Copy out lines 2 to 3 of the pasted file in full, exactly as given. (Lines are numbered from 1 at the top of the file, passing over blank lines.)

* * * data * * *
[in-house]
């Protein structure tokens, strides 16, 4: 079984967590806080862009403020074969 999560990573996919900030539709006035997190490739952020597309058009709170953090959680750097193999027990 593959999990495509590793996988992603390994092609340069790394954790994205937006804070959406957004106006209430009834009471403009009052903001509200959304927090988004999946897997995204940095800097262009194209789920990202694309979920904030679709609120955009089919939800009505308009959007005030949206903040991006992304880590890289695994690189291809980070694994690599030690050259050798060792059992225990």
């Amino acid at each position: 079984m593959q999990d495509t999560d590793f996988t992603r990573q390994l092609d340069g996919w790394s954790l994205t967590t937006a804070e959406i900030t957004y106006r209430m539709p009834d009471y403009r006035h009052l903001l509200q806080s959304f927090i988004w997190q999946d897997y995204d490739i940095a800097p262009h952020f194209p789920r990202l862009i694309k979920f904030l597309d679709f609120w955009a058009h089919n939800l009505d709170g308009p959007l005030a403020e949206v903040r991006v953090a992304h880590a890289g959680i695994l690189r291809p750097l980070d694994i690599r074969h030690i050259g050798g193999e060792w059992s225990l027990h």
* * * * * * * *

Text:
């Protein structure tokens, strides 16, 4: 079984967590806080862009403020074969 999560990573996919900030539709006035997190490739952020597309058009709170953090959680750097193999027990 593959999990495509590793996988992603390994092609340069790394954790994205937006804070959406957004106006209430009834009471403009009052903001509200959304927090988004999946897997995204940095800097262009194209789920990202694309979920904030679709609120955009089919939800009505308009959007005030949206903040991006992304880590890289695994690189291809980070694994690599030690050259050798060792059992225990």
């Amino acid at each position: 079984m593959q999990d495509t999560d590793f996988t992603r990573q390994l092609d340069g996919w790394s954790l994205t967590t937006a804070e959406i900030t957004y106006r209430m539709p009834d009471y403009r006035h009052l903001l509200q806080s959304f927090i988004w997190q999946d897997y995204d490739i940095a800097p262009h952020f194209p789920r990202l862009i694309k979920f904030l597309d679709f609120w955009a058009h089919n939800l009505d709170g308009p959007l005030a403020e949206v903040r991006v953090a992304h880590a890289g959680i695994l690189r291809p750097l980070d694994i690599r074969h030690i050259g050798g193999e060792w059992s225990l027990h």